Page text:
Principal's Blog: 1st February 2021

blogBowerscrop1I remain conscious that many members of our Brasenose community have been affected by covid-19 with deaths in some families. I send my sympathy to all so affected. This is a terrible time.

Australia Day Honours List:
We send our congratulations to the two Brasenose alumni included in the Australia Day 2021 Honours List. They are:

1. Companion (AC) in the General Division - Malcolm Turnbull (1978)
For eminent service to the people and Parliament of Australia, particularly as Prime Minister, through significant contributions to national security, free trade, the environment and clean energy, innovation, economic reform and marriage equality, and to business and philanthropy.

  1. 2. Member (AM) in the General Division - Emeritus Professor Peter John Roberts-Thomson (1972)

For significant service to medical education, and to immunology.

Notorious principals:
It will come as a major surprise (if not a shock) to many of you that not all Principals of Brasenose have been paragons of complete and undiluted integrity and virtue. Space does not permit me to include all of the foibles of all past Principals (or indeed the present one) so I have chosen three to dwell upon, which I will include in the blog from time to time.

There was no real close competition for the first one as Robert Shippen was well ahead in a crowded field. He came from Stockport (where he attended the Grammar School) and survived as Principal for no less than thirty-five years 1710 to 1745.

Jo Mordaunt Crook in his history of Brasenose describes him as an “archetype of unreformed Oxford”. R W Jeffrey a Fellow (and there were then only six of them at the time) said of him that he was “truculent, dishonest, interfering and sensual”. Hearne another Oxford man piled in too and said that he was “a most lecherous man”. It is also said that he gained his earlier Fellowship at Merton College by trickery. And this was someone in clerical orders, although Hearne felt the need to put in his diary “Nor can I learn that he ever yet preached. He is a meer Hocus-Pocus, and very unfit for a Cure of Souls”.

Shippen seemed to make a career habit of gaining appointments by stealth. He had been Gresham Professor of Music in London even though he apparently knew little of music. He was Vice Chancellor of the University for some of the time 1718 to 1723 at a time when this rotated around the College Principals (a practice which only ended quite recently).

He grew insane towards the end of his life. The Fellows tried to persuade the Visitor (then as now the Bishop of Lincoln) to remove their ailing Principal but he declined to do so.

Shippen made a habit of acquiring a wide range of parish benefices and these included Great Billing in Northants (which came with a fine Rectory); Whitechapel and Amersham. This supplemented his £100pa as Principal and he also had fees on the renewal of College leases.

We can however thank him for one thing. On the plus side he bought eight sites which still exist today; one next to the chapel and seven towards High Street.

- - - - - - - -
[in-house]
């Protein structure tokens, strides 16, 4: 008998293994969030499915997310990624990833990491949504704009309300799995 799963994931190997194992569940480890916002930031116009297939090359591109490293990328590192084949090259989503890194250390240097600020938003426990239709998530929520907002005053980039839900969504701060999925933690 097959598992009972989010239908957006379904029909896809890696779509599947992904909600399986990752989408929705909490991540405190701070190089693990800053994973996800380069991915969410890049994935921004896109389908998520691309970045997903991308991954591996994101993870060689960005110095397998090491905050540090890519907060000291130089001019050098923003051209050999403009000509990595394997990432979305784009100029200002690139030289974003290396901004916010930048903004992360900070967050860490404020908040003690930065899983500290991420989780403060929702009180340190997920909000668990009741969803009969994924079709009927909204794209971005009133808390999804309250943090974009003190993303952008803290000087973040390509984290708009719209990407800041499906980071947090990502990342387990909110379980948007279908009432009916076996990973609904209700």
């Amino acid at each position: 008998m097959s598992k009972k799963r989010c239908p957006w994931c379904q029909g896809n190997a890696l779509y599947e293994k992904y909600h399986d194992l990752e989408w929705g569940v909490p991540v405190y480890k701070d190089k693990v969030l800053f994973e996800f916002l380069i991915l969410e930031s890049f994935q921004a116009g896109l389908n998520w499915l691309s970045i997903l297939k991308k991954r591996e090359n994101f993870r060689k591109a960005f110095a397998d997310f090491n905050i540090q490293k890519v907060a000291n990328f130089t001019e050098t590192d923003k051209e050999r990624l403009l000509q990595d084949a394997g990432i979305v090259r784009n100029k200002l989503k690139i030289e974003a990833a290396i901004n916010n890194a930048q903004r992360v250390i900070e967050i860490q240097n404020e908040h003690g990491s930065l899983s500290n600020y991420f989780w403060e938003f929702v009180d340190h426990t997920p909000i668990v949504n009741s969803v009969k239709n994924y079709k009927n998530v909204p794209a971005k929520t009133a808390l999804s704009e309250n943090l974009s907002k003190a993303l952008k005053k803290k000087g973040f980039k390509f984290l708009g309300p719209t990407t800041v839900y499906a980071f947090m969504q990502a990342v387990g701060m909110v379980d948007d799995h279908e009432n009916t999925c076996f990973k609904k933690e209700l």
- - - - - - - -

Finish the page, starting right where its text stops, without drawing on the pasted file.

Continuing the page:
It was quite a family too. One of his brothers was Tory leader in the House of Commons known as “Honest” Will Shippen. He came to a sticky end as he was sent to Tower “for saying K George’s speech was calculated for Germany rather than England”.

More Principals to follow!

I am delighted that our Library remains open, unlike many other libraries across Oxford. I want to thank the Librarians for their tireless work.

At the chapel service on 24 January, Rev Canon Daniel Inman Chancellor of Chichester Cathedral gave an inspiring sermon about Daniel.

You may have seen in the press coverage of the scientific research which says that dogs originated as Siberian wolves. Until now, scientists only knew that dogs had evolved out of a wolf population somewhere in Asia or Europe – but the new research has now pinpointed the specific region where that occurred and the approximate date that the transformation took place. One of the paper's co-authors is our Kurti Senior Fellow Greger Larson. 

I have enjoyed reading Litigating Religions by Chris McCrudden.

Finally I want to pay tribute to Dr Llewelyn Morgan who has edited the Brazen Nose since Volume 47 (2012-2013) – he took over from Revd Graeme Richardson. He has produced a record full of interesting news and articles which we all look forward to receiving (and I say this not only because he has accepted some of my material). He is in a long line of great Editors of this magazine. This is especially commendable given his other duties for College including serving as Vice Principal and continuing as Fellow in Classics. We wish him a long and happy retirement from the role as Editor.

I also welcome on board as Editor from the next Edition Dr Simon Palfrey one of our Fellows in English.

I am pleased to say that William James and Philip Goulder will reprise their excellent Principals Conversation on covid on 17 March at 5 30 and this time will be joined by Ellie Barnes.

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